Symmetries in light

Last night was the opening in St Andrews of an exhibition Symmetries in Light at the Byre Theatre.

The exhibition, which ran in Edinburgh during Science Week there, is in St Andrews on four days starting today; so, if you want to see it, hurry. (There are “build your own kaleidoscope” workshops aimed at children of 10 or over.) The exhibition marks the 200th anniversary of the invention of the kaleidoscope by David Brewster.

Brewster was an astonishing character. He went to Edinburgh University at the age of 12 and studied theology. He was not a success as a church minister, but he studied mathematics and optics in his spare time and made a living by tutoring. As well as his invention of the kaleidoscope, he studied polarisation of light, noting that light was polarised by reflection and the effect was greatest when the reflected and refracted rays are perpendicular (when the incident angle is the Brewster angle): this gives a way of measuring the refractive index.

He was elected to the Royal Society at the age of 34 and received many prizes. His image was perhaps as well known in his day as Einstein’s a hundred years later, featuring on cigar boxes and elsewhere. He wrote 300 scientific papers, a biography of Isaac Newton, and much else.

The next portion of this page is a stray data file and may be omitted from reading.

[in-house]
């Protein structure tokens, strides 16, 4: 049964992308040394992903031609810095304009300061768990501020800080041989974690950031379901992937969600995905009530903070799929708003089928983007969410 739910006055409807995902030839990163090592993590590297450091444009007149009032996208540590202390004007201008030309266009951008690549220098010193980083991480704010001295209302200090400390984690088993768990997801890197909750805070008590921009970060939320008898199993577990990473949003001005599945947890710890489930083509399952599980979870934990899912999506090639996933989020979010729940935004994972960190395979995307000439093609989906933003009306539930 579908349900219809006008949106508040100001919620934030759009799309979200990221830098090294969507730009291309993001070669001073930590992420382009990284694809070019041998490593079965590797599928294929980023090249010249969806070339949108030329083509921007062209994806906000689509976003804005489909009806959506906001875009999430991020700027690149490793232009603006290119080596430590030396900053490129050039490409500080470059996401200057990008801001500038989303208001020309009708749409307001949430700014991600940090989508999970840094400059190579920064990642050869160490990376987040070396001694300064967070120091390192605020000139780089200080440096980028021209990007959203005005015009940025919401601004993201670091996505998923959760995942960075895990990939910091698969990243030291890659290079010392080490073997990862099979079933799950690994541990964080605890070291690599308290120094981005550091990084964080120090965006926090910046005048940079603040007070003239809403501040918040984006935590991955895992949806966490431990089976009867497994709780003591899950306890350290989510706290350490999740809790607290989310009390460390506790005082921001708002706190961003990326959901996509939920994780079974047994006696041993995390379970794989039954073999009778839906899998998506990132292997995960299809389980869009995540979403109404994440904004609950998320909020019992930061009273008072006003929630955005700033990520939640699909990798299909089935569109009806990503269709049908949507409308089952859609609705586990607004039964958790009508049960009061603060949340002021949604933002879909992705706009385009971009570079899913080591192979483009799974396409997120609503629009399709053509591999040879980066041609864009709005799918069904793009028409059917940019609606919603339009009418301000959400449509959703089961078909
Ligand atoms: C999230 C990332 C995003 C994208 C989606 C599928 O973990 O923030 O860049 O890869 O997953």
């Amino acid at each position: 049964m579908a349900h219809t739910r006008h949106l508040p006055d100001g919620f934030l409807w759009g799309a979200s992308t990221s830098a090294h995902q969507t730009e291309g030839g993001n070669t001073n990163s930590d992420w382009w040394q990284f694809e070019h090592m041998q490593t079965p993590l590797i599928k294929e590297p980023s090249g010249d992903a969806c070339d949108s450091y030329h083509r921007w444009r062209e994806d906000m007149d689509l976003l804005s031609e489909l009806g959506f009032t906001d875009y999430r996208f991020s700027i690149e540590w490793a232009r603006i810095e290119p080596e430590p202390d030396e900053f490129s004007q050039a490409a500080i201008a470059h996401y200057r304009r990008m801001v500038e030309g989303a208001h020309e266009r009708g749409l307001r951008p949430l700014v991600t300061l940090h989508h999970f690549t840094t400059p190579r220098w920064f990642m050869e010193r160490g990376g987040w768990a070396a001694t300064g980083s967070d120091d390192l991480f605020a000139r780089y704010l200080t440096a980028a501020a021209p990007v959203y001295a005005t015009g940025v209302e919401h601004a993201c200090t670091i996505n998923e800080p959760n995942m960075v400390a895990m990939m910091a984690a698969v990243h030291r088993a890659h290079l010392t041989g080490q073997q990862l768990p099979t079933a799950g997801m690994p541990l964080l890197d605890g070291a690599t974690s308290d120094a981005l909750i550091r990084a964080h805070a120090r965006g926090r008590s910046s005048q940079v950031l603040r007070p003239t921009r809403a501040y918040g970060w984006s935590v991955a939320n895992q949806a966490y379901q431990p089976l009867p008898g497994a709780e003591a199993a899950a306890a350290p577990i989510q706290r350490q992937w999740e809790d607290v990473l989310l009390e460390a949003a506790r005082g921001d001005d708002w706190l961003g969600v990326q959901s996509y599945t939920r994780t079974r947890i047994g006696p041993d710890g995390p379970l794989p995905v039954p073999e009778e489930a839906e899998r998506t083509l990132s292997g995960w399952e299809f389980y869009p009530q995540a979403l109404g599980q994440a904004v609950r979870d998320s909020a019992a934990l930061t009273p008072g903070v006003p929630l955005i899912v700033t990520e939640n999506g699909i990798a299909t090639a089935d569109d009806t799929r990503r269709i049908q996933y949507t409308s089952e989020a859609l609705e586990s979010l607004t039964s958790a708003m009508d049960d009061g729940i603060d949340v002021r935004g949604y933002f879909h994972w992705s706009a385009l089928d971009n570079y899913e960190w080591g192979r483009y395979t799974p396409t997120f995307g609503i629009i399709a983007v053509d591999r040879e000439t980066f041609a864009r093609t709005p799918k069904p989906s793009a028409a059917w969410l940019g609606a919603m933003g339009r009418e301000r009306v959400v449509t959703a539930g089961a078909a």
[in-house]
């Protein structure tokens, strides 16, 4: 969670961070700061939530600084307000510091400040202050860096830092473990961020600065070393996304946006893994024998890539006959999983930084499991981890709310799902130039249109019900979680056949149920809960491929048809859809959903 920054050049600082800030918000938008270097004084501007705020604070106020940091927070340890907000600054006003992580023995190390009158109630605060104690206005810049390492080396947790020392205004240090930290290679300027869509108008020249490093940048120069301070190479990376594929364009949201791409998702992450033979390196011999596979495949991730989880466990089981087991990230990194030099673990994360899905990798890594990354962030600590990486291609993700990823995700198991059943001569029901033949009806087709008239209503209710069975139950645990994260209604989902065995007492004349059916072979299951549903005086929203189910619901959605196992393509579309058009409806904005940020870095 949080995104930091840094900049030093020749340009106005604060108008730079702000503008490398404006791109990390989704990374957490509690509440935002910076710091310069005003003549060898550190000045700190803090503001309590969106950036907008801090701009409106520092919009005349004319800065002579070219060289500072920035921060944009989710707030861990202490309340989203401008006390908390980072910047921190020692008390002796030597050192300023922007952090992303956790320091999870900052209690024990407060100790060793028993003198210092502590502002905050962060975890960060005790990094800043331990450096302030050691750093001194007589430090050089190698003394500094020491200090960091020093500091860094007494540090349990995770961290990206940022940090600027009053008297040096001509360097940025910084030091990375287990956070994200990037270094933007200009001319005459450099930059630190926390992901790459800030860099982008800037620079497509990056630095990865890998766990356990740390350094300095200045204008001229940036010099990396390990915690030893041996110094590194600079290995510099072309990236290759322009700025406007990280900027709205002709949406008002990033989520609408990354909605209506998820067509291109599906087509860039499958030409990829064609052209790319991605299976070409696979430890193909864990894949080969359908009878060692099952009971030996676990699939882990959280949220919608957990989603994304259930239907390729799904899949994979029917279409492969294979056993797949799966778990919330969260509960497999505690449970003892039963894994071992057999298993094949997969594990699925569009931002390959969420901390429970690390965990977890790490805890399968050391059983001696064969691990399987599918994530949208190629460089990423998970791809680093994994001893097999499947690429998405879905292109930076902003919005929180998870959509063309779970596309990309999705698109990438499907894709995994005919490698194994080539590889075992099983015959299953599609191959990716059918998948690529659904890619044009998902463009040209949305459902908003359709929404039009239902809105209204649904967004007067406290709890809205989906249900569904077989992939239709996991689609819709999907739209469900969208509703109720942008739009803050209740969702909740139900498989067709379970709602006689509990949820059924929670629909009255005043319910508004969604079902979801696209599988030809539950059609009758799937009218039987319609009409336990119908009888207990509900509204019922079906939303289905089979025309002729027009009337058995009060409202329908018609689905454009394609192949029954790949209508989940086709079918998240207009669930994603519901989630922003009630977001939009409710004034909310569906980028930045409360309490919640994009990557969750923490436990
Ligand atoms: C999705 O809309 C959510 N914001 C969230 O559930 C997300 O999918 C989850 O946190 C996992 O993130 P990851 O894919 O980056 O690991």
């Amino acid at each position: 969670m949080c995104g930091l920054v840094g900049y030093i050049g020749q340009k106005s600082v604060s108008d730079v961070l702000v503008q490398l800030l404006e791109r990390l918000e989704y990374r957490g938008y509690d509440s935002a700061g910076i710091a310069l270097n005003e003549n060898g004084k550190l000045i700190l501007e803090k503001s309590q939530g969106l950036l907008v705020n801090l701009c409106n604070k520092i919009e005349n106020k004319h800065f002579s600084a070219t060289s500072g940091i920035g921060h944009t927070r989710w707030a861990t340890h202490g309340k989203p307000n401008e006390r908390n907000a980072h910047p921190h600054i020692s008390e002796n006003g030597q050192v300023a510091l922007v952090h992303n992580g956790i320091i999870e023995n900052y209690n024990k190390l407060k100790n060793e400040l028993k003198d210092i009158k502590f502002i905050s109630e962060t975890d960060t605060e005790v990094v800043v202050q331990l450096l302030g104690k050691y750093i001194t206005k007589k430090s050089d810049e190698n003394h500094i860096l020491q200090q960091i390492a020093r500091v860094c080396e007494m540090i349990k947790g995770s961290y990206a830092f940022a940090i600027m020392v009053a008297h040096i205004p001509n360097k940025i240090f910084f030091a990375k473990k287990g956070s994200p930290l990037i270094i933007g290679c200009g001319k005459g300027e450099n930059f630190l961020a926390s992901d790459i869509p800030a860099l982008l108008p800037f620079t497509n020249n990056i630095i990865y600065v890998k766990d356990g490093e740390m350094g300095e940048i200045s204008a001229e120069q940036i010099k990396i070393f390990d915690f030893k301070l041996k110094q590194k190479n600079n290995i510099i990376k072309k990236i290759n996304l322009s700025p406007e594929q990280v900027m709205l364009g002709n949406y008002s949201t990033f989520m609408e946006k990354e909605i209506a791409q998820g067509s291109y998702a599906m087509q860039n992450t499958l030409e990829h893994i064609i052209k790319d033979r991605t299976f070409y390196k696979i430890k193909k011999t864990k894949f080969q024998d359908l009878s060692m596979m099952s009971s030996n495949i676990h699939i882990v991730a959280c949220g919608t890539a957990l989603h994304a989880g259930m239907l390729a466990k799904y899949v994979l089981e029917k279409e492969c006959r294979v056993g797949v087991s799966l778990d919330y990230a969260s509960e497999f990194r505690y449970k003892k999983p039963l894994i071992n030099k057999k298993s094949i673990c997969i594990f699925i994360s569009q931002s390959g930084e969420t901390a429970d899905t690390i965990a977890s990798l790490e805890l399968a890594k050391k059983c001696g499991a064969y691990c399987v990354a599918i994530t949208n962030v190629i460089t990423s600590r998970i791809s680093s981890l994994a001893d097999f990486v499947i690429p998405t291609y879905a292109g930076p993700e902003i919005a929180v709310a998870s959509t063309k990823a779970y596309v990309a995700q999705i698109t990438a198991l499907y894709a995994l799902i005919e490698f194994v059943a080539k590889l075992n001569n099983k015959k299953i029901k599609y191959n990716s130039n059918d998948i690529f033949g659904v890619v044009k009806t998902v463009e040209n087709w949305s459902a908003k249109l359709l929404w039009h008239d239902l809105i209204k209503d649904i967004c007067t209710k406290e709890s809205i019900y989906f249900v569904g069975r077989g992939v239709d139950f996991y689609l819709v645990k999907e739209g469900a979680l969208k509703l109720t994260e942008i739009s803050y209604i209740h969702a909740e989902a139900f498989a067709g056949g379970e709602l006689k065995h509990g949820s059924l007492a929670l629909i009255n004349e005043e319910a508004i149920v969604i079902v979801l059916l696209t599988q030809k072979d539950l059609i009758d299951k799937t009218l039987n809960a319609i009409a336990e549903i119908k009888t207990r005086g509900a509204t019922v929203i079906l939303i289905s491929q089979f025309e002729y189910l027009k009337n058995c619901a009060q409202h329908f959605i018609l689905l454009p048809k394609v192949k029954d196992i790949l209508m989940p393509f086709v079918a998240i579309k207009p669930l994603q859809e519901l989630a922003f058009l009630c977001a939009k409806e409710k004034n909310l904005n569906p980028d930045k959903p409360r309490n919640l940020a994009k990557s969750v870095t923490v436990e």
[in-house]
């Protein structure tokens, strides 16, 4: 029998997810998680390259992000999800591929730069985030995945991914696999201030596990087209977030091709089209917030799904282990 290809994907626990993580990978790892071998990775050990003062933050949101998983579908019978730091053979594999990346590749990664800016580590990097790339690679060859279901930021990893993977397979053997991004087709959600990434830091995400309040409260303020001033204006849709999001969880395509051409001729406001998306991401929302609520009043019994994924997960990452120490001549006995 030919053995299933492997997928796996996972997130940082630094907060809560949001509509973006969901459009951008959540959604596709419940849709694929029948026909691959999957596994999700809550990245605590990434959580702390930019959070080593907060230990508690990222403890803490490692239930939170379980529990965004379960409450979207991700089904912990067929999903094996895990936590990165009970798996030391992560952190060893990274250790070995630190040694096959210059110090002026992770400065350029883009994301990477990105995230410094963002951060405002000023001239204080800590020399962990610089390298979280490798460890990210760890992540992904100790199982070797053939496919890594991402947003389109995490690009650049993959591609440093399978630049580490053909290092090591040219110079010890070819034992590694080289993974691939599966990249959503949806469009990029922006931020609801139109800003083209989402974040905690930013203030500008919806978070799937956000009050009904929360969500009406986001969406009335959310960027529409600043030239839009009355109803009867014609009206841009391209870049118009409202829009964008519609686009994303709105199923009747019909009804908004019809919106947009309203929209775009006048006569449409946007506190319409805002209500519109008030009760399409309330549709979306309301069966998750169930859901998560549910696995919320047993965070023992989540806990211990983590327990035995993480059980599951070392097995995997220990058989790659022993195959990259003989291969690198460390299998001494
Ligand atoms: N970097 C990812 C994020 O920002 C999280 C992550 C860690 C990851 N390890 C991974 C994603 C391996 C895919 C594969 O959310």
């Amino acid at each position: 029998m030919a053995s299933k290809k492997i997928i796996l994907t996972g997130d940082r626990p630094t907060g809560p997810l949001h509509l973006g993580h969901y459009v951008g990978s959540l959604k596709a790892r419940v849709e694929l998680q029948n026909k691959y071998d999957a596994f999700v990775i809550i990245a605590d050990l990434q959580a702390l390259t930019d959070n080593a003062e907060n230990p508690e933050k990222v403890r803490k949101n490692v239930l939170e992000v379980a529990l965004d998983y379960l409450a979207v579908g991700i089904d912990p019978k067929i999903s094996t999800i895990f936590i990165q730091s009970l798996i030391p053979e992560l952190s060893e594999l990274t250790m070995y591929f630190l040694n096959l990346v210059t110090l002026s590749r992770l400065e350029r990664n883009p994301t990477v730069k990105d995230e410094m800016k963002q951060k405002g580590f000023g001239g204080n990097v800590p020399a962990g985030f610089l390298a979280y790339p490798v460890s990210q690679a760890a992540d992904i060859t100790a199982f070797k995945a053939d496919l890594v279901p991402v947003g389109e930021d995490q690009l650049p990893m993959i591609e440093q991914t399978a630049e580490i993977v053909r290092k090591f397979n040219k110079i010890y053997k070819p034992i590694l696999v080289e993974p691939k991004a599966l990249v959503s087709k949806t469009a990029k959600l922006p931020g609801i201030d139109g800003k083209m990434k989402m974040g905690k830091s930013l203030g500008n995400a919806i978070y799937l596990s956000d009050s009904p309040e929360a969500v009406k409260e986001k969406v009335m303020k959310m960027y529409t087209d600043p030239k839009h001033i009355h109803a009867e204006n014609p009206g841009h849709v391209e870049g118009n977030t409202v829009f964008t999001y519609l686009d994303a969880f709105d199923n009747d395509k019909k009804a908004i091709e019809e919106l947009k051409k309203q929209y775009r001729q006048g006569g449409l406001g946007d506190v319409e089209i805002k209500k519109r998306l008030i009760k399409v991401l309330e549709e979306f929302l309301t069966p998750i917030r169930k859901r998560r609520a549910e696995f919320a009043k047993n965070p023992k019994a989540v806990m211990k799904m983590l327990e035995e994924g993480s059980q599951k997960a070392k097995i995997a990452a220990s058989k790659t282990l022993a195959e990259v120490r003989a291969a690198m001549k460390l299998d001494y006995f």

He was Principal of St Andrews (this was his first “real” job), and later Principal of Edinburgh University, a post he held until well into his eighties.

The kaleidoscope reached the shores of Japan within a few years of its invention, and now there is a Japan Kaleidoscope Museum run in Kyoto by Shinichi Ohkuma. He has brought part of his collection to Scotland to help celebrate the anniversary, and they are on display in the exhibition; many of them are works of art created by modern artists.

About Peter Cameron

I count all the things that need to be counted.
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2 Responses to Symmetries in light

  1. Jon Awbrey says:

    brings back many moments of pure joy

  2. I meant to say a bit more about the exhibition: here is one thing I enjoyed, a striking demonstration of the use of polarisation in the humble LCD screen. A screen was set up, apparently working but showing featureless blank white. Beside it were a couple of pairs of polarising spectacles. When you put a pair on, you could see that the screen was showing a computer-generated animation of a face and hand. They had simply removed the top layer of the LCD screen, a polarising filter.
    I short-changed Sir David Brewster a bit in my brief description. Last night I went to a very interesting talk about him by Will Hossack from Edinburgh. It seems that Brewster’s output of scientific papers was not 300, but closer to 1000, and he also wrote about 1000 papers on philosophy, arts, and other topics. Also he wrote not one but two biographies of Newton.

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